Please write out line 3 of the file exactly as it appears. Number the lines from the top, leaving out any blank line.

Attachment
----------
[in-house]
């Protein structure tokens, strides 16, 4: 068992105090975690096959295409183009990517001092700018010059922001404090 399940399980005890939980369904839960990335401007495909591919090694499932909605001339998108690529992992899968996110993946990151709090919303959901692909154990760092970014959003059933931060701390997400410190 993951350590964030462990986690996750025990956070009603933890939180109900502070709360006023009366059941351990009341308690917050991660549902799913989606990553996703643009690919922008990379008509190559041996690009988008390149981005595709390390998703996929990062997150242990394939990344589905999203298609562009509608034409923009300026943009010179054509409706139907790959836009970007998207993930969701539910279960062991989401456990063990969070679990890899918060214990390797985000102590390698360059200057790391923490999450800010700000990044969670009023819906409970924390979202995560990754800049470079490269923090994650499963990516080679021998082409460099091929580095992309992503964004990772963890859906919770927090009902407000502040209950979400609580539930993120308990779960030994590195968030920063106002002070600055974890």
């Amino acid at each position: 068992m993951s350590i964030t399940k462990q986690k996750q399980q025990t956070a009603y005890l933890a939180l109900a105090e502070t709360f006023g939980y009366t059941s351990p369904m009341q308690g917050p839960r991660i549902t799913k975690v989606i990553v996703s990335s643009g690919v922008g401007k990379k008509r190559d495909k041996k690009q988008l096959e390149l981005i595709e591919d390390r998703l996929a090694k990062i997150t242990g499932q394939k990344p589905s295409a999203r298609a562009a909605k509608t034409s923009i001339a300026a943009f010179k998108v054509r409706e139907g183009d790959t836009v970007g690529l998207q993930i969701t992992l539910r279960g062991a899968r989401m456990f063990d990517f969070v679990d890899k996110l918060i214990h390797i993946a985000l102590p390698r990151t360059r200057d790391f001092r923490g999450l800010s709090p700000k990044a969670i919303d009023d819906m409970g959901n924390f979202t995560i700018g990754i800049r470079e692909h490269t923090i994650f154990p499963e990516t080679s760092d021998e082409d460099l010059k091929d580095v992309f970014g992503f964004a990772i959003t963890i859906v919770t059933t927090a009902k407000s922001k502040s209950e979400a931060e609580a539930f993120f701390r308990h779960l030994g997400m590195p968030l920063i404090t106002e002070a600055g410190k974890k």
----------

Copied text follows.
């Amino acid at each position: 068992m993951s350590i964030t399940k462990q986690k996750q399980q025990t956070a009603y005890l933890a939180l109900a105090e502070t709360f006023g939980y009366t059941s351990p369904m009341q308690g917050p839960r991660i549902t799913k975690v989606i990553v996703s990335s643009g690919v922008g401007k990379k008509r190559d495909k041996k690009q988008l096959e390149l981005i595709e591919d390390r998703l996929a090694k990062i997150t242990g499932q394939k990344p589905s295409a999203r298609a562009a909605k509608t034409s923009i001339a300026a943009f010179k998108v054509r409706e139907g183009d790959t836009v970007g690529l998207q993930i969701t992992l539910r279960g062991a899968r989401m456990f063990d990517f969070v679990d890899k996110l918060i214990h390797i993946a985000l102590p390698r990151t360059r200057d790391f001092r923490g999450l800010s709090p700000k990044a969670i919303d009023d819906m409970g959901n924390f979202t995560i700018g990754i800049r470079e692909h490269t923090i994650f154990p499963e990516t080679s760092d021998e082409d460099l010059k091929d580095v992309f970014g992503f964004a990772i959003t963890i859906v919770t059933t927090a009902k407000s922001k502040s209950e979400a931060e609580a539930f993120f701390r308990h779960l030994g997400m590195p968030l920063i404090t106002e002070a600055g410190k974890k």